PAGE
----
Saturday, June 08, 2013

A Pagan Jesus?

As a Quaker Pagan, I'm often accused (and, yes, that really is the word for it) by other Pagans of being a closet Christian. 

Nope.  I am not now, nor have I ever been, a member of the Jesus Club.  Though hanging out with Quakers has given me a deepened awareness of how much there can be of value in Christianity, and being Quaker myself has taught me how to approach Christian messages by "listening in tongues," I have yet to feel a call to Jesus. 

Given how hard it is for other Pagans to hear anything that is said after the word "Jesus," I'm grateful for that.  That bare word tends to drown out anything else that the person who speaks it might have to say, at least for some listeners.

Meanwhile, over at Bishop in the Grove, one of my all-time-favorite Pagan bloggers Teo Bishop has posted a deliberately provocative essay,  "Who's Going to Be My Pagan Jesus?"  He's pretty clearly not asking the question that many of his readers seem to have heard; he's explicit about not seeking a savior, but figures who would make it "easier for me, personally, to connect my actions to a system of values."

Unless I'm misreading him, what Teo is actually seeking is something very close to what I think I've found among Quakers, and desperately want to help nurture among Pagans: a range and host of models of how walking our spiritual walk can reshape a heart and a life.


Whether we're talking about Paganism or life among the Religious Society of Friends (Christian or not) seeing other human beings living fully realized, spiritually consistent lives helps us to do the same.

Our fanatical Western individualism makes us suspicious of all models.  We call them gurus, and then identify guru worship as pathological.  But the truth remains that it is simply easier to develop depth and virtue with a few human exemplars to study.  Elders, in a spiritual sense that goes beyond simply attainments in a degree structure, or even years lived on the planet.

In the years that my husband and I were coven leaders, we did our best to model what a Pagan life, rightly lived, would be. However, our own spiritual growth was hindered by the lack of strong models of Pagan elders around us. For while I know of many, many Pagans whose knowledge I admire, I know far fewer whose wisdom is seasoned enough to offer me guidance as I try to deepen my own. 


It can be frustrating--for those who hold out any hope that there might be more wisdom among us than is contained in our own individual hearts! 

It sounds good to say we don't need to look beyond ourselves for wisdom.  It sounds good (to many modern Quakers as well as Pagans) to talk about inner guides, or taking responsibility for our own growth.  And there definitely is growth that can come from being true to the inner voices that are available to everyone.  But too often, we listen only to inner voices, because we cynically refuse to believe that anyone out there has anything to teach us, or because we are willing to settle for being a big fish in a small pond... or because we don't have any local models of anything bigger or better to strive for than what we find within ourselves at first glance.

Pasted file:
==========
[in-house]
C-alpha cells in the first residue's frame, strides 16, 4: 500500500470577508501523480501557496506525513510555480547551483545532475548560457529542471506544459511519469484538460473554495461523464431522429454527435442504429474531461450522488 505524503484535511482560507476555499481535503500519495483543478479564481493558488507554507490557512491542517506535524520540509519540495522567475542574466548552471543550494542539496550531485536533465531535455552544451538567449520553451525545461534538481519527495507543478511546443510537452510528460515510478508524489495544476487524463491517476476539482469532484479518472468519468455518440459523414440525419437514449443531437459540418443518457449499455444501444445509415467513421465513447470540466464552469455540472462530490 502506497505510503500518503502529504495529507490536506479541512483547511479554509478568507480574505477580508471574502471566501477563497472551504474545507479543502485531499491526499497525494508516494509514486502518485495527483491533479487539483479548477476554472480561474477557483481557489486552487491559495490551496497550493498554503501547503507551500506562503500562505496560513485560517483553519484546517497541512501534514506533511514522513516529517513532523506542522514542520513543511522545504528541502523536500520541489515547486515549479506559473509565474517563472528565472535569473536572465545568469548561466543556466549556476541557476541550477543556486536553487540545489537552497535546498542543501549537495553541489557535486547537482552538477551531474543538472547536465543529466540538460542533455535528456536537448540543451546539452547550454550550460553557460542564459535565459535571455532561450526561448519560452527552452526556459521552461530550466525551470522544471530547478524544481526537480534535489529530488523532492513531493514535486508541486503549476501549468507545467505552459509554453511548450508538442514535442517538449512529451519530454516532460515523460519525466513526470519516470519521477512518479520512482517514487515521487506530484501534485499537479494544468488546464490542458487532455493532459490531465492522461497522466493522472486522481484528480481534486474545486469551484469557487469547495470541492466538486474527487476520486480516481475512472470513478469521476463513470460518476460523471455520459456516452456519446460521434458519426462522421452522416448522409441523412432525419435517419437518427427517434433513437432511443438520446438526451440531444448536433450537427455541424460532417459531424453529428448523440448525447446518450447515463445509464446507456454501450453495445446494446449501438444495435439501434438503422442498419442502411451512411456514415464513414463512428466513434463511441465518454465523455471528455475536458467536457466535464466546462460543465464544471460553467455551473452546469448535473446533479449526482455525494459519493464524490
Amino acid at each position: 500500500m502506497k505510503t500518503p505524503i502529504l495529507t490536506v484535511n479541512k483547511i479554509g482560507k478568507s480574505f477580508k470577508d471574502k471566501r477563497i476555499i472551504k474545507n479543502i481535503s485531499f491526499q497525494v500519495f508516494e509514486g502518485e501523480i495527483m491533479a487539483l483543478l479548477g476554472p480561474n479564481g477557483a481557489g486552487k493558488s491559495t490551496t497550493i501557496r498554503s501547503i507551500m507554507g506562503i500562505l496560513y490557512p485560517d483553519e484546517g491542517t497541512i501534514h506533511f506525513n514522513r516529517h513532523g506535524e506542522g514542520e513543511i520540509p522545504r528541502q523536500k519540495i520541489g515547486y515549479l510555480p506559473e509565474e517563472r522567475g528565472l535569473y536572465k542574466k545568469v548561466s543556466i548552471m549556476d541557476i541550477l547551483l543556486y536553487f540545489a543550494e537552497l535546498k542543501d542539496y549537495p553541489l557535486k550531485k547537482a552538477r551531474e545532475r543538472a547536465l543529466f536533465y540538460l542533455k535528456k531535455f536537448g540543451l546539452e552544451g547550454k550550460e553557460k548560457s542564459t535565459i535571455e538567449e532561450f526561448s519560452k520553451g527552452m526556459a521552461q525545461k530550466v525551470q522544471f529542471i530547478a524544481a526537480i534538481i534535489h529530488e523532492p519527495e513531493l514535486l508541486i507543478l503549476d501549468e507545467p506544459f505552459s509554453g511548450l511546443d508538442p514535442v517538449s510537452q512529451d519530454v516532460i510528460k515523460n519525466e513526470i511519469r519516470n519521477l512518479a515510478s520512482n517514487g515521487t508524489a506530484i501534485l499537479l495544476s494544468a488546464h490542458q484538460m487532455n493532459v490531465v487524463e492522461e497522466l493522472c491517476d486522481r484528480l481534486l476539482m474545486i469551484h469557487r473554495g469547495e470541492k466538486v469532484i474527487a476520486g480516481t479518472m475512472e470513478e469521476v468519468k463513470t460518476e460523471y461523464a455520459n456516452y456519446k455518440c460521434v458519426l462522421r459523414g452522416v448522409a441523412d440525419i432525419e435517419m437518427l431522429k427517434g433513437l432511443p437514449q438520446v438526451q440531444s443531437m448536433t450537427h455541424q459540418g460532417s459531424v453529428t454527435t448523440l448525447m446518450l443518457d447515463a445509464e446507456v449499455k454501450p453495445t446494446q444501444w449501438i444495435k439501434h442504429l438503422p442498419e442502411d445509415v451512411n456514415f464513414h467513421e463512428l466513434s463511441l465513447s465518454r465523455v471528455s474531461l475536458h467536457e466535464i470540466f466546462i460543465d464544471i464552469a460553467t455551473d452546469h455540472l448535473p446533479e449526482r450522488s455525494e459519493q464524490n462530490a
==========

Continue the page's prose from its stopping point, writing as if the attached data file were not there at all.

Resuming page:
Some of what is posing as spiritual independence is actually spiritual lethargy or complacency, in other words.  And it doesn't have to be that way.

It was a great relief, upon becoming a Quaker, to discover wise elders who were genuinely wiser than I was--and kinder, more daring, and more deeply loving. I realize that this may sound arrogant on the one hand (implying I'm so wise that few Pagans have anything left to teach me) and also sycophantic toward Quakers on the other (implying that Quakers are inherently wiser than Pagans.) I don't mean to be either: I do know wise Pagans and foolish Quakers, beyond a doubt.

But my life among Quakers has me surrounded by people who do extraordinary things on a daily basis, without self-promotion or self-importance. My Quaker community and my Pagan community are about the same size. But, while I know of a few examples of selflessness and powerful service among Pagans, I know of too many examples among my Quaker kin to even begin to inventory them. In my time among Friends (Quakers) I've shared my life with dozens of people who have made great sacrifices in order to relieve poverty, oppose war, train prisoners in conflict resolution, end carbon-fuel dependence... and so much more. I can point to some Pagans whose lives are similar. 


But, I wonder, who do our Thorn Coyles, Wren Walkers, and Patrick McCollums look to for inspiration? It is not enough to have some individuals whose lives are exemplary. We need a way of nurturing, recognizing, and encouraging the growth of similar gifts among us so that our exemplars can continue to grow and get encouragement from one another--rather than going it alone, or almost alone, in their communities.